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  • PARALLEL BIBLE - Ecclesiastes 10:17


    CHAPTERS: Ecclesiastes 1, 2, 3, 4, 5, 6, 7, 8, 9, 10, 11, 12     

    VERSES: 1, 2, 3, 4, 5, 6, 7, 8, 9, 10, 11, 12, 13, 14, 15, 16, 17, 18, 19, 20

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    King James Bible - Ecclesiastes 10:17

    Blessed art thou, O land, when thy king is the son of nobles, and thy princes eat in due season, for strength, and not for drunkenness!

    World English Bible

    Happy are you,
    land, when your king is the son of nobles, and your princes eat in due season, for strength, and not for drunkenness!

    Douay-Rheims - Ecclesiastes 10:17

    Blessed is the
    land, whose king is noble, and whose princes eat in due season for refreshment, and not for riotousness.

    Webster's Bible Translation

    Blessed
    art thou, O land, when thy king is the son of nobles, and thy princes eat in due season, for strength, and not for drunkenness!

    Original Hebrew

    אשׁריך
    835 ארץ 776 שׁמלכך 4428 בן 1121 חורים 2715 ושׂריך 8269 בעת 6256 יאכלו 398 בגבורה 1369 ולא 3808 בשׁתי׃ 8358

    Treasury of Scriptural Knowledge

    VERSE (17) -
    :6,7 Pr 28:2,3 Jer 30:21

    SEV Biblia, Chapter 10:17

    ¡Bienaventurada, tú, tierra, cuando tu rey es hijo de nobles, y tus príncipes comen a su hora, para reponer sus fuerzas, y no por el beber!

    Clarke's Bible Commentary - Ecclesiastes 10:17

    Verse 17. When thy king is the son of nobles - uiov eleuyerwn, the son of freemen; persons well acquainted with the
    principles of civil liberty, and who rule according to them. - Septuagint. Such a one as comes to the throne in a legitimate way, from an ancient regal family, whose right to the throne is incontestable. It requires such a long time to establish a regal right, that the state is in continual danger from pretenders and usurpers, where the king is not the son of nobles.

    And thy princes eat in due season - All persons in places of trust for the public weal, from the king to the lowest public functionary, should know, that the public are exceedingly scandalized at repeated accounts of entertainments, where irregularity prevails, much money is expended, and no good done. These things are drawn into precedent, and quoted to countenance debauch in the inferior classes. The natural division of the day for necessary repasts is, BREAKFAST, eight, or half after; DINNER, one, or half after; SUPPER, eight, or half after. And these, or even earliers hours were formerly observed in these countries. Then we had scarcely any such thing as gout, and no nervous disorders.

    In ancient nations the custom was to eat but once, and then about mid-day.


    John Gill's Bible Commentary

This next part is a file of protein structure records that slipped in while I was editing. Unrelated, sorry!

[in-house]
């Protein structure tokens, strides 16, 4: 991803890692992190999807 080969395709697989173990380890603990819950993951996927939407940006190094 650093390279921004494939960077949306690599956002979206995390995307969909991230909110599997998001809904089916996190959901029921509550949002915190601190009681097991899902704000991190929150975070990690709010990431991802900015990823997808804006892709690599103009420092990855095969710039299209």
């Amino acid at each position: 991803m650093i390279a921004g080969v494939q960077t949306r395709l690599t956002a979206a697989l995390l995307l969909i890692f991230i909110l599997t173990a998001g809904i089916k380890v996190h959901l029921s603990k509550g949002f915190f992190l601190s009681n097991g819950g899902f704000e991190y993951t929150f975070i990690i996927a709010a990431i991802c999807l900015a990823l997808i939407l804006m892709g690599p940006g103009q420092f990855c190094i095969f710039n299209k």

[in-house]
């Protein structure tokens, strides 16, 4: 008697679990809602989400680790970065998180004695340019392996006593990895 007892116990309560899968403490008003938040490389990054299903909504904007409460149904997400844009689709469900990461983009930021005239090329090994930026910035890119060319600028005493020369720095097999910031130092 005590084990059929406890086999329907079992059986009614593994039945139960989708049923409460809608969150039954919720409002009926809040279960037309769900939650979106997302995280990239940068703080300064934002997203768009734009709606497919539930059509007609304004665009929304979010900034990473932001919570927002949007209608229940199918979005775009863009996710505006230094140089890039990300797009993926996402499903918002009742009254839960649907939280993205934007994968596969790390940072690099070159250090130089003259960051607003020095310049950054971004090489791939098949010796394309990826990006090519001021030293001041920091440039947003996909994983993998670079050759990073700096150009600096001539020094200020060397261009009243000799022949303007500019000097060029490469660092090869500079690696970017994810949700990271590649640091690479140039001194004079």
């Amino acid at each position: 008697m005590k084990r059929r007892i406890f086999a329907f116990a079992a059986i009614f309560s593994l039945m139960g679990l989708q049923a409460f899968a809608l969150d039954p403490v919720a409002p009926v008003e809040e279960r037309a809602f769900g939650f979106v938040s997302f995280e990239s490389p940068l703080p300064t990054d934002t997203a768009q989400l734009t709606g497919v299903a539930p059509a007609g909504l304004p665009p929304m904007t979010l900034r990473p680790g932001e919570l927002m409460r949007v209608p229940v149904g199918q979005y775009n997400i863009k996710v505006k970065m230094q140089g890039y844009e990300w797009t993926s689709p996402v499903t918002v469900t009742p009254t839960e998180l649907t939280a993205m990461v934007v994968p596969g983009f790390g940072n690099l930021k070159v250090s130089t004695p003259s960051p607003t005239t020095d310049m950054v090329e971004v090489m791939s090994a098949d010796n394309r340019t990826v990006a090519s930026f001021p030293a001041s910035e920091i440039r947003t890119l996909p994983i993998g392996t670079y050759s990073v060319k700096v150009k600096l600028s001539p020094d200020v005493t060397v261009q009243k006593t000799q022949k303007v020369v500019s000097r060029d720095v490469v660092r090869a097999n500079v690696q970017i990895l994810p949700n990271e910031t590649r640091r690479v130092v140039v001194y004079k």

Ver. 17. Blessed [art] thou, O land, when thy king is the son of nobles , etc.] Or “heroes” f244 , called “Hhorim” in the Hebrew, which signifies “white”; either from the white garment they wore, or rather from the purity and ingenuity of their minds and manners; being illustrious persons, not only by birth and education, but in their lives and actions. Now a land is happy when it is governed by a king that is not only descended from a race of heroes and illustrious men, and has a princely and liberal education; but that imitates his ancestors, and treads in their steps, and is famous himself for wisdom, virtue, and real piety, in which true nobility consists; and so the Vulgate Latin version renders it, “whose king is noble”; who is of an ingenuous mind, has princely virtues and qualifications; who is wise and prudent, skilful in the affairs of government, and assiduous and industrious therein; for as, on the one hand, kings may, as they commonly do, descend from illustrious progenitors, and yet be base and wicked, ignoble and infamous, in their administration; and, on the other hand, persons may be raised from a low estate to royal dignity, as David and others, and yet behave with great prudence and ingenuity. The Targum applies this to the land of Israel also, and instances in Hezekiah, a man mighty in the law; and thy princes eat in due season, for strength, and not for drunkenness ; that is, eat their meals at proper times, and that after they have been at business; to refresh nature, and recruit their strength, that they may be fit for further service; and do not indulge themselves, and spend their time, in rioting and drunkenness; which would render them very unfit for public business, to sit in council, or in any court of judicature: according to the Targum, the time was four o’clock, that is, ten o’clock in the morning. Or, “not unto drinking” or “drunkenness” f245 ; they do not eat so as to cause an appetite, or eager desire for drinking to excess: or, not “with drinking” f246 ; their eating is not attended with excessive drinking; they eat and drink moderately. The Egyptians had a law, which fixed such a measure of wine to be allowed their kings daily, and no more f247 ; and it was Solon’s law, given to the Athenians, that if a prince was found drunk, death was his punishment f248 ; and, with the Indians, if a woman killed a drunken king, her reward was to marry his successor f249 : all which show how odious drunkenness was with the Heathens, and especially in their kings and princes; (see Proverbs 31:4,5). So Plato observes f250 , that “drunkenness ought to be abstained from; and rather it should be allowed to any than to a keeper, (that is, of a city and its laws, a Civil magistrate), for it would be ridiculous for a keeper to need a keeper.”